The phrase ‘use it or lose it’ best reflects the principle regarding registered trade marks in Australia. Australian trade marks are vulnerable to removal from the register for non-use. Part 9 of the Trade Marks Act 1995 (the Act) sets out the process and circumstances under which a party can apply to remove a competitor’s trade mark from the register for non-use.
The Australian trade mark application process is unique compared to many jurisdictions (including the US) as it does not require an applicant to demonstrate an intention to use the trade mark or that the trade mark has been used at the time of filing. In the US, for example, applicants must provide a Statement of Intended or Actual Use to support their trade mark application. In Australia, applicants do not need to provide any supporting evidence unless the examiner or another party raises an objection. Applicants for Australian trade marks are, however, required to register and use trade marks in good faith.
An individual who applies for, but doesn’t intend to use, a trade mark may succeed in their application. But they become a sitting duck if their registered mark hinders another party’s trade mark strategy.
When Would Someone Apply For Non-Use?
There are several situations where someone may need to apply for removal of a registered trade mark.
Most commonly, IP Australia has refused an application because a registered trade mark is substantially identical or deceptively similar to the applicant’s. If the applicant believes that the trade mark owner is not actually using the conflicting registered trade mark, they can file a non-use application to have the trade mark removed. Applicants here should take the opportunity to examine the conflicting mark as it can mean the difference between a rejected and a successful trade mark.
Similarly, defendants in a trade mark infringement matter may be able to file a non-use application so that the mark’s owner no longer has the registered mark and cannot enforce their infringement claim. As such, a non-use application can be both a crucial part of the trade mark strategy for registration and prosecution of trade mark matters.
What are the Grounds for a Non-Use Application?
Regardless of the circumstances of a non-use application, an applicant must satisfy one of two grounds:
- The applicant can file an application for non-use where the owner of the trade mark had, in good faith, no intention to use, assign to another party, or authorise the use the trade mark to someone else. The applicant must also be able to show that the owner hasn’t used the mark in good faith in Australia; or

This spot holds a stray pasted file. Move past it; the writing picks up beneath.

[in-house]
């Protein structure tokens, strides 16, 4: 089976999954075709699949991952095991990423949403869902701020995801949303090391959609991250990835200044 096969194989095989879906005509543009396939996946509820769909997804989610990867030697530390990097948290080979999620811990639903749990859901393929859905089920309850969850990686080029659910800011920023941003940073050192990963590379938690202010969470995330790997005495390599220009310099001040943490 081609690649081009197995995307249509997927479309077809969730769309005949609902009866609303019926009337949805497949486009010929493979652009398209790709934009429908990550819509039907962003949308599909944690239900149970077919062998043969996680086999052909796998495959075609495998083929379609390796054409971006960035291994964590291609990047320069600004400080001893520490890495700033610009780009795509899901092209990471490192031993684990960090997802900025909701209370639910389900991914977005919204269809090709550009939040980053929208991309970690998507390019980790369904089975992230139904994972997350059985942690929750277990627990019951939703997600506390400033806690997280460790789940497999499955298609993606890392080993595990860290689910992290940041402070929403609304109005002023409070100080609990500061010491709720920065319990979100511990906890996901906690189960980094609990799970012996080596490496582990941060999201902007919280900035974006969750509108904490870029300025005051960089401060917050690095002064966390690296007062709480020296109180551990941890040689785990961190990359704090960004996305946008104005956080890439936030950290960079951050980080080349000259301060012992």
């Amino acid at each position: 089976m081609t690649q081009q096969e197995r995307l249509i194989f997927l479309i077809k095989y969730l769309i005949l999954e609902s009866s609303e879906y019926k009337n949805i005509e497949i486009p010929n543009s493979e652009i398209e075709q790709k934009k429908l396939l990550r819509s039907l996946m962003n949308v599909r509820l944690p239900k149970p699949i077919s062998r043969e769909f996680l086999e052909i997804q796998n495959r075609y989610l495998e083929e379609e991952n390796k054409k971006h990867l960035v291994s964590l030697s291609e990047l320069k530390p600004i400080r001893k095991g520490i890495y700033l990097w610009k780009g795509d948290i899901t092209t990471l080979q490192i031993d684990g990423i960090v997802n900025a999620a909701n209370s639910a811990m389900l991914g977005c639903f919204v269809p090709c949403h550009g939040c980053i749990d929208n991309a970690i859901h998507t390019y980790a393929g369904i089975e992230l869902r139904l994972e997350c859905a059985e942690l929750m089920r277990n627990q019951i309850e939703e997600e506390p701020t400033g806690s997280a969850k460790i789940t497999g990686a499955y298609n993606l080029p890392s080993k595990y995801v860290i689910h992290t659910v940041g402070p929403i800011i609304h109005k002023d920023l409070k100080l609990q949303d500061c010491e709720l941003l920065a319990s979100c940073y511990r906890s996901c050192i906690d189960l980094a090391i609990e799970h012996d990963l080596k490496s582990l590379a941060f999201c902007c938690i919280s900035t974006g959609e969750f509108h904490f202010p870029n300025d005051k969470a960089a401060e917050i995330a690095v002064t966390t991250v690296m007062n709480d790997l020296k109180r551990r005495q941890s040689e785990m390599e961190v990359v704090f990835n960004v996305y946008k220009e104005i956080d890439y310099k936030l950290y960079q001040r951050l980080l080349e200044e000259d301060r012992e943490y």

- The applicant can apply for non-use if the owner has not used the trade mark in good faith for a continuous period of 3 years. This ground for non-use only applies 5 years from the filing date.
The trade mark owner is given an opportunity to respond and they bear the onus to show that they have in fact used the trade mark in good faith. If they have not used the trade mark because they have assigned the mark to another party, they must demonstrate that an assignment occurred that should have been recorded and the assignee has been using the mark in good faith. Alternatively, the trade mark owner can show that they have authorised use of the trade mark to another party or they can provide a good explanation as to why they have not been using the mark for three years.
If the trade mark owner’s defence is convincing, the Court or the Registrar can exercise discretion and refuse the application for non-use. Conversely, if unsuccessful, the mark will be removed.
Use of the Trade Mark and Use in ‘Good Faith’
The onus is on the trade mark owner to oppose the non-use application by demonstrating not only use of the trade mark, but use in good faith. Under section 17 of the Act, ‘use’ is to be understood as distinguishing the goods and indicating the origin of the goods, and used in the course of trade (E&J Gallo Winery v Lion Nathan Australian Pty Ltd (2009) 175 FCR 386).
The Court or Registrar will also need to be convinced that the use was in good faith. Although a single use of the mark is likely insufficient to show use, a small amount may be enough to be considered genuine use.
Trade mark owners and applicants alike should not overlook the mechanism the Act offers to remove trade marks for non-use. It is a commonly used tool where IP Australia refuses an application because of a registered trade mark, but can also be used as a defence against an infringement claim.
Non-use applications are a way to make sure trade marks that are not registered or used in good faith can be removed from the register. Businesses who are considering trade mark registration or facing an infringement claim have this route open to them if the grounds are met. Without unnecessarily resorting to a non-use application, businesses should factor the mechanism into their trade mark strategy.
If you need assistance with your application to remove a trade mark for non-use or have any questions about your strategy, get in touch with our IP lawyers on 1300 544 755.